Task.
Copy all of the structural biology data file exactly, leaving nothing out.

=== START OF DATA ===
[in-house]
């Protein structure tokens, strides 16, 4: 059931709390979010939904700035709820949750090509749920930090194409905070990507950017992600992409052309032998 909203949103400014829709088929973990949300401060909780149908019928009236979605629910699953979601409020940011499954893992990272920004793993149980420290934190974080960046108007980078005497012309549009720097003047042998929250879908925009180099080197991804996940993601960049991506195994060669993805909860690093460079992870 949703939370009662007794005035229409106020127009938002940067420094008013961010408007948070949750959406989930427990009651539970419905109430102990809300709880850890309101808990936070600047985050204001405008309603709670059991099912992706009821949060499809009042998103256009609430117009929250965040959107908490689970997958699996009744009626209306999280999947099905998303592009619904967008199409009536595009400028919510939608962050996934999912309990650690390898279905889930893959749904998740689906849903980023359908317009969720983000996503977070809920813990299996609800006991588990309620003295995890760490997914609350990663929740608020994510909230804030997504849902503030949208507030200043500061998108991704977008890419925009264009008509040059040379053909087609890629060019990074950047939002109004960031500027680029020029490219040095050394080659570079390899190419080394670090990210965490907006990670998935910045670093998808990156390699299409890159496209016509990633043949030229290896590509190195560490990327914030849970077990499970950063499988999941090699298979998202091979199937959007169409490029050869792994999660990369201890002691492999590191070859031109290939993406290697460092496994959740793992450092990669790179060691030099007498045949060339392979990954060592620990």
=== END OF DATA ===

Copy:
[in-house]
């Protein structure tokens, strides 16, 4: 059931709390979010939904700035709820949750090509749920930090194409905070990507950017992600992409052309032998 909203949103400014829709088929973990949300401060909780149908019928009236979605629910699953979601409020940011499954893992990272920004793993149980420290934190974080960046108007980078005497012309549009720097003047042998929250879908925009180099080197991804996940993601960049991506195994060669993805909860690093460079992870 949703939370009662007794005035229409106020127009938002940067420094008013961010408007948070949750959406989930427990009651539970419905109430102990809300709880850890309101808990936070600047985050204001405008309603709670059991099912992706009821949060499809009042998103256009609430117009929250965040959107908490689970997958699996009744009626209306999280999947099905998303592009619904967008199409009536595009400028919510939608962050996934999912309990650690390898279905889930893959749904998740689906849903980023359908317009969720983000996503977070809920813990299996609800006991588990309620003295995890760490997914609350990663929740608020994510909230804030997504849902503030949208507030200043500061998108991704977008890419925009264009008509040059040379053909087609890629060019990074950047939002109004960031500027680029020029490219040095050394080659570079390899190419080394670090990210965490907006990670998935910045670093998808990156390699299409890159496209016509990633043949030229290896590509190195560490990327914030849970077990499970950063499988999941090699298979998202091979199937959007169409490029050869792994999660990369201890002691492999590191070859031109290939993406290697460092496994959740793992450092990669790179060691030099007498045949060339392979990954060592620990």